Maintaining total cholesterol (TC), low density lipoprotein cholesterol (LDL-C), high density lipoprotein cholesterol (HDL-C)
and triglyceride (TG) levels within healthy limits decreases the risk of atherosclerotic vascular disease (AVD) and cardiovascular (CV)
events. The predictive value of elevated TG levels for coronary artery disease (CAD) seen in univariate analysis tends to disappear on
multivariate analyses, especially when correction is made for HDL-C.
The relationship between TG and HDL-C is complex and not fully understood. Hydrolysis of TG by lipoprotein lipase converts HDL
subclass 3 to a larger lipoprotein enriched in both phospholipid and TG. This process occurs in postprandial lipaemia (PPL). An additional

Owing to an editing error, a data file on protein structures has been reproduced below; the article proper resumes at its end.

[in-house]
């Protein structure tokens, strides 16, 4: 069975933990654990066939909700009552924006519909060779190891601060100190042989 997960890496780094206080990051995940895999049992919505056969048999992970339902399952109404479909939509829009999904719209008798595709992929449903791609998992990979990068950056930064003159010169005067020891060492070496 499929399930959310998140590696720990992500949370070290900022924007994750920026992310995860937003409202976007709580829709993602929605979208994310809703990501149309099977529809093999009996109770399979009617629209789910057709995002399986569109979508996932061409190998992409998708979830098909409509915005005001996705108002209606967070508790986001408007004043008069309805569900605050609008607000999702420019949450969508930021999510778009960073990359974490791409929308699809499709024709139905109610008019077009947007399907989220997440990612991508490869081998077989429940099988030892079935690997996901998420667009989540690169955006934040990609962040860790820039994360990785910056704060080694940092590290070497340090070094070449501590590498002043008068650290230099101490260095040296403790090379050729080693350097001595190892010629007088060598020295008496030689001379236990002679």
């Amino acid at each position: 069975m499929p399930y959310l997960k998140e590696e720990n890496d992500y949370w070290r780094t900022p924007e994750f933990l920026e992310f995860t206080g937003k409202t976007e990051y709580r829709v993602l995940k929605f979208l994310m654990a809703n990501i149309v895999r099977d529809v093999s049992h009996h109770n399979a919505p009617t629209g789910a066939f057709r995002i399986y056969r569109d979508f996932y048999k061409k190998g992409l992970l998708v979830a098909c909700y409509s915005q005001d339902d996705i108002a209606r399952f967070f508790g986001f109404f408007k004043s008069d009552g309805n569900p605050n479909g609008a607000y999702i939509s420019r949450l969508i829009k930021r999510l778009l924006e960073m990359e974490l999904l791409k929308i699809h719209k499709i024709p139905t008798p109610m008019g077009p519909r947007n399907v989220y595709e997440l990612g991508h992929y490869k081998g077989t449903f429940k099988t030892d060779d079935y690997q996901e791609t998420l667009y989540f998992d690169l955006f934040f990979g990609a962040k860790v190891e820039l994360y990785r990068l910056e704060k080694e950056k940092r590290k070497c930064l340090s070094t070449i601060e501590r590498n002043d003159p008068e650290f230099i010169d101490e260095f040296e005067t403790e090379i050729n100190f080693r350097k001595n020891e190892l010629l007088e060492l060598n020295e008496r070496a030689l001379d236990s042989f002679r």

factor for the complex relationship between TGs and CV risk is that the lipoproteins which transport plasma TG (chylomicrons,
very low density lipoproteins and their remnants) are heterogeneous particles. Therefore, they may differ in their level of atherogenicity.
PPL is a physiological process during which plasma lipoproteins and their subclasses undergo variations in concentration and composition
following consumption of food, particularly fatty food. “Postprandial hyperlipidaemia” is the quantitative/qualitative alteration of
this normal process. These lipoprotein alterations could play a role in the development of CV disease (CVD). However, lipid levels used
to evaluate CV risk are usually measured in the fasting state.
This review focuses on TG, PPL, postprandial hyperlipidaemia and non-HDL-C, their relationships and potential predictive role in
atherogenesis and CVD.